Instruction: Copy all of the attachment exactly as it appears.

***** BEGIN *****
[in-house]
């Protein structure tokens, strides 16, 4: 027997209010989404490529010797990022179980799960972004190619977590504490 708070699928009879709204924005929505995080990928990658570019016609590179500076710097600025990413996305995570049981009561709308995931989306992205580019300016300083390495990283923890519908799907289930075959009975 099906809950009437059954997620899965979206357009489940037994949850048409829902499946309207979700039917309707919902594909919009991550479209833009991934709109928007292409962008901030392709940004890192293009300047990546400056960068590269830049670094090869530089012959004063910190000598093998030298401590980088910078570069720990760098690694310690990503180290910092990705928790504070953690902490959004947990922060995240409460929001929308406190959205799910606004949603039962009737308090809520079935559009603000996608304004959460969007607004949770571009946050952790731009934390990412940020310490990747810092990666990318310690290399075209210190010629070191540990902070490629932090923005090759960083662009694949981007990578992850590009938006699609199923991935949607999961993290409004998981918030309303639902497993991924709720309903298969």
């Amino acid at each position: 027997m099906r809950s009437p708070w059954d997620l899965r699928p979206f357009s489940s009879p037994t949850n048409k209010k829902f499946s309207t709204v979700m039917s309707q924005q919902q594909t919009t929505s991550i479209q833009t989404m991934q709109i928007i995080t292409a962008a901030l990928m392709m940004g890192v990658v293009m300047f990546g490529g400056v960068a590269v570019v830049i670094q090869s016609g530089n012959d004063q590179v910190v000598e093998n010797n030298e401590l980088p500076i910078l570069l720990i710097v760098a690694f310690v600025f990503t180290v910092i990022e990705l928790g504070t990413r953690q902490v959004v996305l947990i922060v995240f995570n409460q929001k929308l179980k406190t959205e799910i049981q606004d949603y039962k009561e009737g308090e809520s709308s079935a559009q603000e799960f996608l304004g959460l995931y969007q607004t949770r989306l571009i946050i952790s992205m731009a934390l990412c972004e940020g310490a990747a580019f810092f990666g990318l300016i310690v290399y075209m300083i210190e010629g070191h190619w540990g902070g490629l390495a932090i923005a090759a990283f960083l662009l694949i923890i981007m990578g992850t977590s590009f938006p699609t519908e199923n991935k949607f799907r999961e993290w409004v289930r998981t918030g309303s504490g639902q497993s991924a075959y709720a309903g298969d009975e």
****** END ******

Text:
[in-house]
């Protein structure tokens, strides 16, 4: 027997209010989404490529010797990022179980799960972004190619977590504490 708070699928009879709204924005929505995080990928990658570019016609590179500076710097600025990413996305995570049981009561709308995931989306992205580019300016300083390495990283923890519908799907289930075959009975 099906809950009437059954997620899965979206357009489940037994949850048409829902499946309207979700039917309707919902594909919009991550479209833009991934709109928007292409962008901030392709940004890192293009300047990546400056960068590269830049670094090869530089012959004063910190000598093998030298401590980088910078570069720990760098690694310690990503180290910092990705928790504070953690902490959004947990922060995240409460929001929308406190959205799910606004949603039962009737308090809520079935559009603000996608304004959460969007607004949770571009946050952790731009934390990412940020310490990747810092990666990318310690290399075209210190010629070191540990902070490629932090923005090759960083662009694949981007990578992850590009938006699609199923991935949607999961993290409004998981918030309303639902497993991924709720309903298969």
């Amino acid at each position: 027997m099906r809950s009437p708070w059954d997620l899965r699928p979206f357009s489940s009879p037994t949850n048409k209010k829902f499946s309207t709204v979700m039917s309707q924005q919902q594909t919009t929505s991550i479209q833009t989404m991934q709109i928007i995080t292409a962008a901030l990928m392709m940004g890192v990658v293009m300047f990546g490529g400056v960068a590269v570019v830049i670094q090869s016609g530089n012959d004063q590179v910190v000598e093998n010797n030298e401590l980088p500076i910078l570069l720990i710097v760098a690694f310690v600025f990503t180290v910092i990022e990705l928790g504070t990413r953690q902490v959004v996305l947990i922060v995240f995570n409460q929001k929308l179980k406190t959205e799910i049981q606004d949603y039962k009561e009737g308090e809520s709308s079935a559009q603000e799960f996608l304004g959460l995931y969007q607004t949770r989306l571009i946050i952790s992205m731009a934390l990412c972004e940020g310490a990747a580019f810092f990666g990318l300016i310690v290399y075209m300083i210190e010629g070191h190619w540990g902070g490629l390495a932090i923005a090759a990283f960083l662009l694949i923890i981007m990578g992850t977590s590009f938006p699609t519908e199923n991935k949607f799907r999961e993290w409004v289930r998981t918030g309303s504490g639902q497993s991924a075959y709720a309903g298969d009975e």